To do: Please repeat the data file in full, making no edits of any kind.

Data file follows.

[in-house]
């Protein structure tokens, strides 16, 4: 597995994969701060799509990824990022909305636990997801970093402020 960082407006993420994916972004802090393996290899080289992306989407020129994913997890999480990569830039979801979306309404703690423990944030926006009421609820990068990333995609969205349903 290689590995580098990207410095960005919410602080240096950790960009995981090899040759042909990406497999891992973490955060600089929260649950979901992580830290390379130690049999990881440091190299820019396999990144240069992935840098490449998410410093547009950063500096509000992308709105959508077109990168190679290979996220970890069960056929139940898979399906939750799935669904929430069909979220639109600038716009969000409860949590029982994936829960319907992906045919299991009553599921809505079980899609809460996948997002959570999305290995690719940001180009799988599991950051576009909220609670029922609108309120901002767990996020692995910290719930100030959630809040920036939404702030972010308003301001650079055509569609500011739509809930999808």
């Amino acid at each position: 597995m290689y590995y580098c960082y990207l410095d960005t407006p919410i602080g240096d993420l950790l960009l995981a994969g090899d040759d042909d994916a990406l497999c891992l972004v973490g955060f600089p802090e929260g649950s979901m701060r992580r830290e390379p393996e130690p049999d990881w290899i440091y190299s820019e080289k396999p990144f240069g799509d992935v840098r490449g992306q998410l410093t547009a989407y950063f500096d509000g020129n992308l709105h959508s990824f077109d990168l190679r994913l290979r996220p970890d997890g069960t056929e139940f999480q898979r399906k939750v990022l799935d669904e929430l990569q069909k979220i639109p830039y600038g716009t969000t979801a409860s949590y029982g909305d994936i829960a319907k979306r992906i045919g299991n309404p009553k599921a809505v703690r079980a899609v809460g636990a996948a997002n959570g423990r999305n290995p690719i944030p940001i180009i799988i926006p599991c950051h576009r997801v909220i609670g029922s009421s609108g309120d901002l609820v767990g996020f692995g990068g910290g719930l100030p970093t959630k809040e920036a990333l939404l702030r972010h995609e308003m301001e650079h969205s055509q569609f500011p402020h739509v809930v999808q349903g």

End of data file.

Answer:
[in-house]
């Protein structure tokens, strides 16, 4: 597995994969701060799509990824990022909305636990997801970093402020 960082407006993420994916972004802090393996290899080289992306989407020129994913997890999480990569830039979801979306309404703690423990944030926006009421609820990068990333995609969205349903 290689590995580098990207410095960005919410602080240096950790960009995981090899040759042909990406497999891992973490955060600089929260649950979901992580830290390379130690049999990881440091190299820019396999990144240069992935840098490449998410410093547009950063500096509000992308709105959508077109990168190679290979996220970890069960056929139940898979399906939750799935669904929430069909979220639109600038716009969000409860949590029982994936829960319907992906045919299991009553599921809505079980899609809460996948997002959570999305290995690719940001180009799988599991950051576009909220609670029922609108309120901002767990996020692995910290719930100030959630809040920036939404702030972010308003301001650079055509569609500011739509809930999808």
């Amino acid at each position: 597995m290689y590995y580098c960082y990207l410095d960005t407006p919410i602080g240096d993420l950790l960009l995981a994969g090899d040759d042909d994916a990406l497999c891992l972004v973490g955060f600089p802090e929260g649950s979901m701060r992580r830290e390379p393996e130690p049999d990881w290899i440091y190299s820019e080289k396999p990144f240069g799509d992935v840098r490449g992306q998410l410093t547009a989407y950063f500096d509000g020129n992308l709105h959508s990824f077109d990168l190679r994913l290979r996220p970890d997890g069960t056929e139940f999480q898979r399906k939750v990022l799935d669904e929430l990569q069909k979220i639109p830039y600038g716009t969000t979801a409860s949590y029982g909305d994936i829960a319907k979306r992906i045919g299991n309404p009553k599921a809505v703690r079980a899609v809460g636990a996948a997002n959570g423990r999305n290995p690719i944030p940001i180009i799988i926006p599991c950051h576009r997801v909220i609670g029922s009421s609108g309120d901002l609820v767990g996020f692995g990068g910290g719930l100030p970093t959630k809040e920036a990333l939404l702030r972010h995609e308003m301001e650079h969205s055509q569609f500011p402020h739509v809930v999808q349903g």